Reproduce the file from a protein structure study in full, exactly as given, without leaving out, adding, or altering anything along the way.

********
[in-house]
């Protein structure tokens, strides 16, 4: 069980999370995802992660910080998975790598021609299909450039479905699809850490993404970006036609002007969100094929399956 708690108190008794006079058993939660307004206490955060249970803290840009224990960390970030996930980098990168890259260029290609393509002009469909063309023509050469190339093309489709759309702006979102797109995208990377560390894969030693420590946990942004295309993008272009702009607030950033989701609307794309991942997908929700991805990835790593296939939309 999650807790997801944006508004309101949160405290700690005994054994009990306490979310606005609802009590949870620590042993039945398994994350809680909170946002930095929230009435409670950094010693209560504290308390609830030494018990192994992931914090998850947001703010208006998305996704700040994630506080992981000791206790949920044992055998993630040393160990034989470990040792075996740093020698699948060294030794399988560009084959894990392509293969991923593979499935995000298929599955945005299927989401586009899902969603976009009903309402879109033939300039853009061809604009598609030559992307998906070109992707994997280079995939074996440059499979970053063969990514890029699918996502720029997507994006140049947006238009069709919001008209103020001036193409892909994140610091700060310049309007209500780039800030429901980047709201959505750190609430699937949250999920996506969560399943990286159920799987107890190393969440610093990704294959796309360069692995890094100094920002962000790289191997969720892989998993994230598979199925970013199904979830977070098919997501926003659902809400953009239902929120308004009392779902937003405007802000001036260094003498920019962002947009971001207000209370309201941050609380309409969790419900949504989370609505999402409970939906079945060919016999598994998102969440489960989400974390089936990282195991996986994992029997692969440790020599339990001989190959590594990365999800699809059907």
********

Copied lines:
[in-house]
């Protein structure tokens, strides 16, 4: 069980999370995802992660910080998975790598021609299909450039479905699809850490993404970006036609002007969100094929399956 708690108190008794006079058993939660307004206490955060249970803290840009224990960390970030996930980098990168890259260029290609393509002009469909063309023509050469190339093309489709759309702006979102797109995208990377560390894969030693420590946990942004295309993008272009702009607030950033989701609307794309991942997908929700991805990835790593296939939309 999650807790997801944006508004309101949160405290700690005994054994009990306490979310606005609802009590949870620590042993039945398994994350809680909170946002930095929230009435409670950094010693209560504290308390609830030494018990192994992931914090998850947001703010208006998305996704700040994630506080992981000791206790949920044992055998993630040393160990034989470990040792075996740093020698699948060294030794399988560009084959894990392509293969991923593979499935995000298929599955945005299927989401586009899902969603976009009903309402879109033939300039853009061809604009598609030559992307998906070109992707994997280079995939074996440059499979970053063969990514890029699918996502720029997507994006140049947006238009069709919001008209103020001036193409892909994140610091700060310049309007209500780039800030429901980047709201959505750190609430699937949250999920996506969560399943990286159920799987107890190393969440610093990704294959796309360069692995890094100094920002962000790289191997969720892989998993994230598979199925970013199904979830977070098919997501926003659902809400953009239902929120308004009392779902937003405007802000001036260094003498920019962002947009971001207000209370309201941050609380309409969790419900949504989370609505999402409970939906079945060919016999598994998102969440489960989400974390089936990282195991996986994992029997692969440790020599339990001989190959590594990365999800699809059907």